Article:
OpenFile freelancers post open letter to Wilf Dinnick

Some of OpenFile’s freelancers started a tumblr yesterday to try to get straight answers from the news organization’s CEO, Wilf Dinnick. OpenFile suspended publication in late September, promising to return within a few weeks after doing some restructuring.

Last week, Dinnick spoke with J-Source about OpenFile’s financial problems. He revealed that OpenFile’s bank accounts have been frozen and its books taken by auditors, all of which has caused delays in payments owed to the company’s freelancers.

 

Freelancers left out of the loop

Although OpenFile’s full-time staff were warned about the coming hiatus, freelancers were taken by surprise. Freelance journalist Justin Ling first heard about it when the story broke in the Globe and Mail. He spoke with Dinnick via email shortly after that, but his subsequent messages to Dinnick went unanswered.

“When I first contacted Wilf what he said to me was that there was at some point going to be an email chain going to all these freelancers, but it didn’t happen,” says Ling. “And it seems to me like a massive oversight to just suspend operations and not tell your main staff… well, staff, employees, and contributors. So that seems like a big problem to me. And that still hasn’t been rectified.”

Ling says OpenFile’s hiatus came as a shock, but that freelancers likely would have been “very understanding” about the delayed payments if there had been more communication.

“With the lack of explanation we’ve just gotten to being cynical and we’ve started getting worried about whether or not we’re getting paid,” he says.

Ling says that shortly after their open letter was posted yesterday, freelancers received an email from Dinnick that contained an apology and promises that all outstanding invoices will eventually be paid.

“But, again, he really didn’t specify a lot of the details of the transition, what’s going on,” says Ling. “Didn’t really give us a more accurate timeline. So I think we’re all still a little confused. We’re happy that he reached out to us but we’re still uncertain exactly what’s happening.”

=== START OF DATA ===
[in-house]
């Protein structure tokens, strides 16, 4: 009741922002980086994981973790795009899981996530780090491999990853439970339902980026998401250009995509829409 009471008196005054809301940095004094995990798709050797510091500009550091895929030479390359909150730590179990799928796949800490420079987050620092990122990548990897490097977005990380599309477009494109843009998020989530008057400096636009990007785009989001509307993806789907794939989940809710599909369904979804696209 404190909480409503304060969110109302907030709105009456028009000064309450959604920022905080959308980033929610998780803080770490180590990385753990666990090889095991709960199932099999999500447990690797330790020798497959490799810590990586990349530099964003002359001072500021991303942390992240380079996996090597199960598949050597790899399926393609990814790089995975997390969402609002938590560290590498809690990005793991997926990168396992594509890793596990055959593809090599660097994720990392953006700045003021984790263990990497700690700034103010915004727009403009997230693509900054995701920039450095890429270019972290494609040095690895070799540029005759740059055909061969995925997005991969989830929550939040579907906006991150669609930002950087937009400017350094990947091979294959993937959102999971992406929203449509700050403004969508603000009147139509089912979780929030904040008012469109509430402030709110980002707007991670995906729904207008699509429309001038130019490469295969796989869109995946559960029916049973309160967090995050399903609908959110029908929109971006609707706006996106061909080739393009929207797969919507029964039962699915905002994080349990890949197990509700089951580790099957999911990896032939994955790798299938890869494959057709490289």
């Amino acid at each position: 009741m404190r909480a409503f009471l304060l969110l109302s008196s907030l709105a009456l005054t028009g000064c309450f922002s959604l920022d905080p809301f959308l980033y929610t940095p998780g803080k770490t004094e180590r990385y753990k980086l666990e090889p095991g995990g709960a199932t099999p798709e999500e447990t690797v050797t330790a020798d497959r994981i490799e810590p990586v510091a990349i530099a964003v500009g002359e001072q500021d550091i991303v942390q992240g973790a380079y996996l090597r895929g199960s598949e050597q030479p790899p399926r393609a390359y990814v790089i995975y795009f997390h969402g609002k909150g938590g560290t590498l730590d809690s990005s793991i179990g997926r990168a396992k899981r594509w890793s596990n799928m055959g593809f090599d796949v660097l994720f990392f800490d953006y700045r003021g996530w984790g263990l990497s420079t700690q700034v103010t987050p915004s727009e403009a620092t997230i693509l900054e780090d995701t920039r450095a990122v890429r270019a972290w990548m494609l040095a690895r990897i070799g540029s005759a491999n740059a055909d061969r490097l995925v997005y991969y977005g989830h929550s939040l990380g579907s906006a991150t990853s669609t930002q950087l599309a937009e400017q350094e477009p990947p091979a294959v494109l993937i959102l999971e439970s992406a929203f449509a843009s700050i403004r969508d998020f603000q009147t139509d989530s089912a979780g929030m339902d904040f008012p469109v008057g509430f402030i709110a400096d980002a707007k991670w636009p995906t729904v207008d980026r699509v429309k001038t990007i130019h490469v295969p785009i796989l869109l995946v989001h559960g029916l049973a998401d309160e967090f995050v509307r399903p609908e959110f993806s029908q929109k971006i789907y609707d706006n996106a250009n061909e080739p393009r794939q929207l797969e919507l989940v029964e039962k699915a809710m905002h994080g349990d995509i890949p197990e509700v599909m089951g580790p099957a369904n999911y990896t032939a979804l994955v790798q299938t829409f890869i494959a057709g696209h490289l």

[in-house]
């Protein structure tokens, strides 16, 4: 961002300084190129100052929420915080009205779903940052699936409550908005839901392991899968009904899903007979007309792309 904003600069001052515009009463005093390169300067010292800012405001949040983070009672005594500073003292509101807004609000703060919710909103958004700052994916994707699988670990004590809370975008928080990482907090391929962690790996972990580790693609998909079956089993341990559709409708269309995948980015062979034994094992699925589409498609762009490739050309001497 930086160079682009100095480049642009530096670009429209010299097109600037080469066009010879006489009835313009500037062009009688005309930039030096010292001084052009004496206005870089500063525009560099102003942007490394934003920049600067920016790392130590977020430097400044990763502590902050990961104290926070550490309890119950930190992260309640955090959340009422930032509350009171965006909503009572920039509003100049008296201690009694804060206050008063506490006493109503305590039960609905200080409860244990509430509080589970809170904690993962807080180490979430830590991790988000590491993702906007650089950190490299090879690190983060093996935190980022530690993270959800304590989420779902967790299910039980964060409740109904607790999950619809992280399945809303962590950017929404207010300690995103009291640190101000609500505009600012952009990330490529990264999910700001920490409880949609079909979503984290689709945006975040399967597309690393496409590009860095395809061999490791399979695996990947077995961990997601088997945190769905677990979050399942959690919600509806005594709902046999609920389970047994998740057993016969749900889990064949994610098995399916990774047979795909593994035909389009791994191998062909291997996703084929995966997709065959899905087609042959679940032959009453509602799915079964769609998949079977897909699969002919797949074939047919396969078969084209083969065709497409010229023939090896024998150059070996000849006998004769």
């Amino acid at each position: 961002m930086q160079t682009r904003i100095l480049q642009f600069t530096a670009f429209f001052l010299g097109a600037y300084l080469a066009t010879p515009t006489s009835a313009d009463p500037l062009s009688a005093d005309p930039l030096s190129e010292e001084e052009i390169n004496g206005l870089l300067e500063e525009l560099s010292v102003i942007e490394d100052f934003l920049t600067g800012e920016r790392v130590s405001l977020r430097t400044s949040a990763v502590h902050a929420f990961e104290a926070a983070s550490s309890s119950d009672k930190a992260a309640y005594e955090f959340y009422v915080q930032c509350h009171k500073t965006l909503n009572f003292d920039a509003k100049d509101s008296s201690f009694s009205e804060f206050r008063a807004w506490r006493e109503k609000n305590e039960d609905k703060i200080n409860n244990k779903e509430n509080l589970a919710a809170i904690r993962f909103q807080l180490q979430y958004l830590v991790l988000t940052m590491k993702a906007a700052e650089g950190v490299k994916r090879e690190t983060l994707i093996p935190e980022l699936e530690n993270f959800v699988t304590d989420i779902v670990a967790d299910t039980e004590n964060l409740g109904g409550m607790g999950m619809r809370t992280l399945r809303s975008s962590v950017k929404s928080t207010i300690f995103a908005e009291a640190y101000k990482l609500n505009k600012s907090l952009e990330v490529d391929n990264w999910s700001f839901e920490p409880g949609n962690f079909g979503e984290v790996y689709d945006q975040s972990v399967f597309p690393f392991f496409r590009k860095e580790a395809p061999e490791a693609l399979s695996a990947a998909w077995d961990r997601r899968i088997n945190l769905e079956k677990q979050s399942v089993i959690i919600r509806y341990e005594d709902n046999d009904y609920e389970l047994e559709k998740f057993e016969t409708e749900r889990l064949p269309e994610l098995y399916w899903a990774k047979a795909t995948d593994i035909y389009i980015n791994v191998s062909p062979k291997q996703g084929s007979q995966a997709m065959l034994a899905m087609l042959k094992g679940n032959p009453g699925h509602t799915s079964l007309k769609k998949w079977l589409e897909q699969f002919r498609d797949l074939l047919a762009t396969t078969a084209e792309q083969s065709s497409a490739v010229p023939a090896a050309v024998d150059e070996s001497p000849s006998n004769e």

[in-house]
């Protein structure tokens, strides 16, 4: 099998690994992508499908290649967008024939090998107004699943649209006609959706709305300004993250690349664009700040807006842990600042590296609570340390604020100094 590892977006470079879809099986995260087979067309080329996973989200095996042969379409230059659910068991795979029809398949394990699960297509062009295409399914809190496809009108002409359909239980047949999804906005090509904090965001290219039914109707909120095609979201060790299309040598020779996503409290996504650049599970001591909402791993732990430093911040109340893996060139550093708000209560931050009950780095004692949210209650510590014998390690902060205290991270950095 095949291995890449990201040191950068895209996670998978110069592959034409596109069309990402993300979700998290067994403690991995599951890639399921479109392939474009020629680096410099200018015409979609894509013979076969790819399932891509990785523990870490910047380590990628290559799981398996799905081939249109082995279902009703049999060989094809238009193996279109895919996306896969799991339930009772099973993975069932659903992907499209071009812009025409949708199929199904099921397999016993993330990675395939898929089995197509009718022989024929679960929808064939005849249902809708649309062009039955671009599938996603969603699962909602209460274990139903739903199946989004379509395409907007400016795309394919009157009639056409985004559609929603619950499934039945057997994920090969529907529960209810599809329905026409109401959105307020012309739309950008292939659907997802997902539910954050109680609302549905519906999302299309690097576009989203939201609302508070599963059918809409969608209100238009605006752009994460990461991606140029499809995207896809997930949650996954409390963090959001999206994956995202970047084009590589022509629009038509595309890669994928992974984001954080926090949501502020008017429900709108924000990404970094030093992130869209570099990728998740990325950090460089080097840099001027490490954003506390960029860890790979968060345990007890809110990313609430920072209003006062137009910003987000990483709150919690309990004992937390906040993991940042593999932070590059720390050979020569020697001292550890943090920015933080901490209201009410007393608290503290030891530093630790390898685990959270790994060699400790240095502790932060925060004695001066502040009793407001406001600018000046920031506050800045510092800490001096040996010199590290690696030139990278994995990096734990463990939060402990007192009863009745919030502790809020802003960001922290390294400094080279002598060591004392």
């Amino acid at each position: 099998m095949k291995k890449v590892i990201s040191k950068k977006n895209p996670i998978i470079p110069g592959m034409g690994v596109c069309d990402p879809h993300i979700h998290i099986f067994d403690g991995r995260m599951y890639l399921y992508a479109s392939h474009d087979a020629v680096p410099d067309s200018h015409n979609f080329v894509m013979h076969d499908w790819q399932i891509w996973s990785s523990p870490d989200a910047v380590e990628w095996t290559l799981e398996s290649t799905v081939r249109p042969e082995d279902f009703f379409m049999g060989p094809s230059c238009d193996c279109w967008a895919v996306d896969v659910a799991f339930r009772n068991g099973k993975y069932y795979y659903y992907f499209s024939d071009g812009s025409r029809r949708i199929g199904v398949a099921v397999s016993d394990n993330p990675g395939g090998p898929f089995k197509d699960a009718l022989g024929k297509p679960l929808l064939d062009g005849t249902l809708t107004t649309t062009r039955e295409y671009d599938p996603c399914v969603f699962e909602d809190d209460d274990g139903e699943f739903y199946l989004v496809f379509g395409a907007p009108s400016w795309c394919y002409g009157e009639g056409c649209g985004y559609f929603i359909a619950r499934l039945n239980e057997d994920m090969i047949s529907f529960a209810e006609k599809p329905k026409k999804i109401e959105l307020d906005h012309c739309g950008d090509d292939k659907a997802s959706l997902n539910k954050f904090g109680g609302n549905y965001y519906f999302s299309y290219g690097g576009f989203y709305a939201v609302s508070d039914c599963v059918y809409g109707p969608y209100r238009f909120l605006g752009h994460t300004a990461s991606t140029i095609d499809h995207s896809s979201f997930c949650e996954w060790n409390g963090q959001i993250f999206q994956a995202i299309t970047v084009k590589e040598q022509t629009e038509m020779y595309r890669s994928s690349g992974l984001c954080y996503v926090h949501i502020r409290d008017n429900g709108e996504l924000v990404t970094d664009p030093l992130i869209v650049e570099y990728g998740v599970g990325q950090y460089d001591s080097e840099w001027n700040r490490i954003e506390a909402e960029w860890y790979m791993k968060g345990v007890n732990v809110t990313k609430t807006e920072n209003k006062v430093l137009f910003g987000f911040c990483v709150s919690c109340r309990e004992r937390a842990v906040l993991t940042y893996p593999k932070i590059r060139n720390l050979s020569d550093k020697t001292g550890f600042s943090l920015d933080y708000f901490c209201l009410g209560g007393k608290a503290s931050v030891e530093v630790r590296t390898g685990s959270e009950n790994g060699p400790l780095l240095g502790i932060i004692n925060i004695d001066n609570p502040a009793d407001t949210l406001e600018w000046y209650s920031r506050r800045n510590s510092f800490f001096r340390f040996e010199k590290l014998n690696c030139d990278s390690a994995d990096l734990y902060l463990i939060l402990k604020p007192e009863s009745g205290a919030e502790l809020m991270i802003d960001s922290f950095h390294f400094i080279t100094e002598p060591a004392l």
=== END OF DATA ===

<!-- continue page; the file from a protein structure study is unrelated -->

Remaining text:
30-day payment schedule to blame?

Ling also takes issue with implications in the J-Source story that OpenFile’s financial troubles were partly attributable to its “ambitious promise to pay freelancers within 30 days.”

“I know the Globe and Mail, the National Post, the Ottawa Citizen, everyone I’ve personally ever worked for has paid me within two or three weeks,” says Ling.

“That’s really a normal payment timeframe. Thirty days is actually long. And to give him credit, in the email he sent to us he said that that J-Source article was inaccurate on many counts, so maybe that was one aspect that was kind of taken out of context. But if that’s what he really meant, that’s a bit absurd,” he says.

“And actually I have it on good authority that a lot of the freelancers were paid well beyond thirty days,” he adds.

 

Freelancer frustration

Freelance writer and photographer Riley Sparks also signed the open letter. He agrees with Ling that OpenFile was often slow to pay out invoices and that communication with the head office in Toronto was problematic. He says he and other Montreal freelancers emailed Dinnick two weeks ago and didn’t hear back. The lack of response finally spurred yesterday’s open letter.

“We figured this was going to be the quickest way to deal with it,” he says.

“It’s unfortunate because I loved working there. I loved working with the editor here in Montreal, the reporters that I was able to collaborate with. That was all fantastic,” he says. “So it’s disappointing to have to be doing this.”

Sparks says that with the closure of the Mirror and layoffs at the Gazette, times are tough for Montreal freelancers.

“It’s frustrating,” he says. “It’s not a great time to be a freelancer here. So this is a bit depressing. OpenFile was one of the more interesting experiments in new journalism.”

 

“Freelancers are people, too”

Justin Ling also seems to be feeling some freelancer frustration.

“Freelancers are people, too,” he laughs, when asked if there are any other comments he’d like to add.

“I hope if OpenFile comes back, or if anything else kind of takes over that market for hungry freelancers that they have a better understanding that freelancers are doing this for a living and that paying them on time and being open and honest with them is definitely a good business model,” he says.

Wilf Dinnick has not responded to Story Board’s request for an interview. You can read the email he sent yesterday to OpenFile freelancers as well as his comments to Ottawa journalist Melanie Coulson here.

 

 

Posted on November 13, 2012 at 8:45 am by story board · · Tagged with: , ,

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